(e)that the parties to the marriage have lived apart for a continuous period of at least five years immediately preceding the presentation of the petition (hereafter in this Act referred to as “five years’ separation”).
(3)On a petition for divorce it shall be the duty of the court to inquire, so far as it reasonably can, into the facts alleged by the petitioner and into any facts alleged by the respondent.
(4)If the court is satisfied on the evidence of any such fact as is mentioned in subsection (2) above, then, unless it is satisfied on all the evidence that the marriage has not broken down irretrievably, it shall, subject to [F2section 5] below, grant a decree of divorce.
(5)Every decree of divorce shall in the first instance be a decree nisi and shall not be made absolute before the expiration of six months from its grant unless the High Court by general order from time to time fixes a shorter period, or unless in any particular case the court in which the proceedings are for the time being pending from time to time by special order fixes a shorter period than the period otherwise applicable for the time being by virtue of this subsection.
[F3(6)Only conduct between the respondent and a person of the opposite sex may constitute adultery for the purposes of this section.]
Note in particular paragraph 3:
“On a petition for divorce it shall be the duty of the court to inquire, so far as it reasonably can, into the facts alleged by the petitioner and into any facts alleged by the respondent.”
That is the key to this whole story I believe. The Judge considered the facts presented by the wife and found them unconvincing.
Back when I was a trainee, divorce petitioners had to go into open court and present their cases under oath, even if the divorce was undefended. And it has to be said, some judges appeared to me, an inexperienced novice at the time, to be pretty vile as they sat there pondering the claims and counterclaims made.
Sometimes petitions were thrown out. That happened to me once, although in my defence I can say that a partner in my firm at the time had actually drafted the petition (I was still a trainee). It involved a woman whose husband had been pretty awful to her. It stands out in my mind because she was in tears as she gave her evidence and for some time afterwards. She found it difficult to give evidence in public. I still remember how unfair the Judge’s attitude to our client seemed. I tried my best to cheer her up over a cup of tea and we did eventually get her the divorce she wanted – but on a different fact: her husband agreed to two years’ separation by consent (see paragraph d) above).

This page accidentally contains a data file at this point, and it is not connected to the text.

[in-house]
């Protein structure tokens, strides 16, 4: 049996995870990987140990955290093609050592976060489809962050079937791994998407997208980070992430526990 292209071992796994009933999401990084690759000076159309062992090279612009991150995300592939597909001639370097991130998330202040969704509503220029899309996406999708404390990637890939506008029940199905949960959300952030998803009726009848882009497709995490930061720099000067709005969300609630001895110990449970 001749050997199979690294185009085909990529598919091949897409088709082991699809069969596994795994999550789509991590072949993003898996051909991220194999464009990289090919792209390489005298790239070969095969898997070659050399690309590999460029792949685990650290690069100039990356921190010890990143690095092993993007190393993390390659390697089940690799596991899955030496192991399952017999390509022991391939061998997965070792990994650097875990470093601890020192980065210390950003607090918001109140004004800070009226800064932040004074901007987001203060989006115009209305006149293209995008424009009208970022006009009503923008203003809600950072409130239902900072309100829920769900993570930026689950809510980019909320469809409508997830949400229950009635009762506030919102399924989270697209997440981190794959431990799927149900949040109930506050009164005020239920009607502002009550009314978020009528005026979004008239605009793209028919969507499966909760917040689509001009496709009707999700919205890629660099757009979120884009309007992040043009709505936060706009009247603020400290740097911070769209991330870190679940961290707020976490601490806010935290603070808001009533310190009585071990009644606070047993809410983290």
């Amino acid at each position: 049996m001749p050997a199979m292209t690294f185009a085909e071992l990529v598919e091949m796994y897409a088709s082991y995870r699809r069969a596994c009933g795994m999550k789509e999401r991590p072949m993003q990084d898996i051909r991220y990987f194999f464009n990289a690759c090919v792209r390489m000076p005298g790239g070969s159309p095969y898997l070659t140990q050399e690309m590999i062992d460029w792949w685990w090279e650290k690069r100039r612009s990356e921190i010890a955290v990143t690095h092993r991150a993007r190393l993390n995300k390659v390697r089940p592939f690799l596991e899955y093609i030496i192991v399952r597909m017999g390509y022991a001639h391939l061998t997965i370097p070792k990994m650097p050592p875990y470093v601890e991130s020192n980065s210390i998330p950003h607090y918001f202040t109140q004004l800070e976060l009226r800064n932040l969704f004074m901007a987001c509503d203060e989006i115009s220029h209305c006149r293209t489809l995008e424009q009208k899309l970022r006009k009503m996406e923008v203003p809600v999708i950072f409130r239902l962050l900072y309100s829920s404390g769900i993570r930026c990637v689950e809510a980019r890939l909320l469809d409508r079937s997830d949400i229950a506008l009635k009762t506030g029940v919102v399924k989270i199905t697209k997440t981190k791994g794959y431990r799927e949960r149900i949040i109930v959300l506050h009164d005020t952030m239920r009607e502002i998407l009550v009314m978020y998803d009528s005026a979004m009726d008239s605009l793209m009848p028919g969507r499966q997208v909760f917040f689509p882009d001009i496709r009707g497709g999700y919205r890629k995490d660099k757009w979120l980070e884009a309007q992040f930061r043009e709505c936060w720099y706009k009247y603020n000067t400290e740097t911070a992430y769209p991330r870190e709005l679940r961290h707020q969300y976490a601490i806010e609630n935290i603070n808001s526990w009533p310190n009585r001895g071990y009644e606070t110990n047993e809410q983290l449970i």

Things have changed since those days. Divorce is now largely a paper exercise and very rarely goes to court, unless the couple in question are at each other’s throats and wealthy enough to be able to afford the unnecessary fight. Divorce lawyers try to keep allegations and claims as mild as possible to try and avoid inflaming a difficult and emotive situation. Every opportunity is also taken by the Judges before whom these cases appear for preliminary hearings to steer divorce cases out of the courtroom and into settlement as soon as possible. For one thing, this helps to keep costs down. And of course, legal aid is no longer available for common-or-garden family disputes and that has a lot to do with the rarity of defended divorces in 2017.
Many Judges now have an active dislike of defended divorce, seeing them as a waste of court time. Most of us recognise that if one partner says a marriage is over, then it is doomed from that day on, no matter what the other person thinks. But others disagree. They object to he perceived stigma of an official declaration that they have behaved in such a way that the other could not reasonably be expected to live with them. In my entire career however, I’ve found a great deal of pragmatism, especially if the court is advised the allegations are not admitted but also not being defended because of the cost involved. That is usually enough. Alternatively allegations can be watered down and agreed and the court advised accordingly. I have only seen one actually make into the courtroom and we successfully obtained a decree of divorce for the client. Another years ago nearly made it. That involved parents who had sadly lost their child and the resulting grief led to the breakdown of their relationship. The case settled minutes – literally – before they were due in court. It was a sad day all round but huge sighs of relief were breathed by all us lawyers who would otherwise have had to battle over the conduct arising from the grief of the couple
So the law remains the law and as we learned yesterday there are no plans for change. I reluctantly agree. If it is to change a great deal of time and thought must go into what replaces it because there are so many possibilities, and Parliament isn’t the first stop. Faced with such a task, I foresee disaster. But there is a nagging thought in my mind that the unfortunate woman in this case appears to be a bit of a sacrificial lamb: an example of the unfairness of the law. As ever, and as I mentioned in my video blog post yesterday, cases like these ultimately boil down to the wisdom of the individual judges involved.
And there I rest my case.